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    Letters to the Editors

    If Belleair is safe, what's the problem?

    © St. Petersburg Times, published November 15, 2000

    I read the Nov. 3 article by Deborah O'Neil on the Belleair police, It's a badge and boredom in Belleair. Belleair has little crime, the police are getting their job done, the police are friendly and the residents like the police officers. This sounds like a town with a good police force. I wish O'Neil had made this observation more prominent in her article.

    My wife and I have lived in five locations in Pinellas County. Belleair is by far the safest area -- it was one of the reasons we moved here.

    I take walks in Belleair at all hours of the day and night and feel completely safe. When I first moved to Belleair, a police officer would occasionally greet me as I was walking. He would introduce himself and chat for a minute or two. It was reassuring and nice to see a police force being friendly while acquainting themselves with who was in the neighborhood. I've never seen this done by any other police department.

    Our police have come to our house to mention security concerns in the town and things to watch out for. Our police have put articles and ideas in our paper and fliers to help keep Belleair safe. Our police have come to our house about strange cars parked in the neighborhood. I've not observed other police forces taking these security measures.

    O'Neil's article said some people are concerned about the $1-million spent on our police force. She also said we have 4,100 residents. That works out to about $20 per person, per month, for town security. I think we should raise more money and give our police a raise.

    O'Neil reported that some people believe our policing should be turned over to another police force. I certainly hope not. Many times throughout the county I've seen people in distress (both in and out of their cars) and police cruisers go right by. I don't see that in Belleair. I've seen county deputies turn on their bubble lights to get through traffic, then turn the bubble lights off. I don't see that in Belleair.

    Rather than have another force take over Belleair's area, perhaps our police should go into the county and train other forces.
    -- Steve Johnson, Belleair

    Sheriff's Office couldn't do as good a job as police

    Re: Belleair residents should turn to Sheriff's Office, editorial, Nov. 7.

    I live in a little house in Belleair, not nearly valued at the average $236,000. Nor is our income anywhere near what the Times quotes as the average for our town.

    Yet we live in a neighborhood filled with children and working families that have been served well by our police force. During birthday parties and days when all the children are running through, we can place cones in the busy street to slow the traffic and protect them. The police encourage our efforts, speak to the children individually about the hazards of drugs, and are well-liked and respected by them.

    It is reprehensible for this newspaper to spotlight our town as easy pickings for criminals because of the mismanagement by the former police chief. Indeed, if the outcome of the "airing of dirty laundry" is to better prepare our police department for the criminal element you seem to want to send our way, then better safe than sorry.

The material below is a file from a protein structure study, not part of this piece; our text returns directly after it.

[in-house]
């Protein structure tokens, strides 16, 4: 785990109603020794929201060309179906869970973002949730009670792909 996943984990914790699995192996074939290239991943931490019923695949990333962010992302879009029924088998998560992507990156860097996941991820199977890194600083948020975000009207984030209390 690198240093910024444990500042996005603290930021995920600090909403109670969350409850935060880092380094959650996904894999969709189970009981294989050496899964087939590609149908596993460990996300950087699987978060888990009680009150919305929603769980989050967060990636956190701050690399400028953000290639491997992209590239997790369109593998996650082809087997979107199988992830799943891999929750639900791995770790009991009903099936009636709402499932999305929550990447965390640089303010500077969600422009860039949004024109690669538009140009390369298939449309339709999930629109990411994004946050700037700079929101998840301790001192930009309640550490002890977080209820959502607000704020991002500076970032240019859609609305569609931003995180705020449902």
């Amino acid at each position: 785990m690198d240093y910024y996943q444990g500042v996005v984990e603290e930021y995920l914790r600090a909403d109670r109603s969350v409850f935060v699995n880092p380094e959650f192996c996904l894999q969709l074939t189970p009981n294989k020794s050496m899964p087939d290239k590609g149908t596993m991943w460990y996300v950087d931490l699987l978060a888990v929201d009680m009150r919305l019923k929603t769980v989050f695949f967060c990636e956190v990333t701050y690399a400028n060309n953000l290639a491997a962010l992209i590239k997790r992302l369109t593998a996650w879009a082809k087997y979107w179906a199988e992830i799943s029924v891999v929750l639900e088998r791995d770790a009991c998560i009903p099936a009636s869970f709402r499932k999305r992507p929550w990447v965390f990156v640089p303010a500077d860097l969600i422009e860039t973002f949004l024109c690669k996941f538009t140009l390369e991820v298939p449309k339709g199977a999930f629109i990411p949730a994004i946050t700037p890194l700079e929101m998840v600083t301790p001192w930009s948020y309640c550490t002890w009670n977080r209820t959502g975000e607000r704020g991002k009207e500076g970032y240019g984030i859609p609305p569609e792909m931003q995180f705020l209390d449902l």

Without question, all police officers need to be CPR-trained, have accountability for all firearms assigned to them and perform their jobs with integrity and professionalism. Spotlighting and correcting these deficiencies are expected of the new police chief, George Harmansky, with the support of the town and Town Manager Steve Cottrell.

    Indeed, I do expect the constructive criticism highlighted by Deborah O'Neil's Nov. 3 article (It's a badge and boredom in Belleair) to have a positive effect on our police department.

    However, the editorial encourages Belleair residents to turn to the Pinellas County Sheriff's Office and disband our 11-member department so as to save us money. How do you value safety?

    When we lived not more than a half-mile away, in unincorporated Pinellas County just across Clearwater-Largo Road, we had to rely on the Pinellas County Sheriff's Office to protect our family from a stick-wielding drunk screaming obscenities and threatening to come back with his gun. The Sheriff's Office did not show up for more than 45 minutes. Each minute seemed an eternity. My kids were traumatized and could no longer sleep at that home. How much did that cost? Way too much for my family.

    Pinellas County has almost 1-million residents. How long would you be willing to wait if your family were in imminent danger?

    I support the Belleair Police Department. The officers have served us well. And with accountable leadership, they will be trained and equipped to serve us better.
    -- Dianne C. Hodill, Belleair

    Need for Airco golf course outweighs business park

    Re: Course is on uncertain ground, Nov. 7 story.

    As a longtime player at Airco Golf Course, I strongly urge the county commissioners to keep and improve Airco. The need for a good regulation-length course at this location far outweighs that of another business park. Don't let high-pressure developers steal this facility from us.

    With some investment in course maintenance and an improvement in employee attitudes, Airco could be a very nice place to play because the basic layout is player-friendly. Hopefully, the green fees in the low season would stay under $25 and high season would stay under $35.
    -- John G. Tuset, Clearwater

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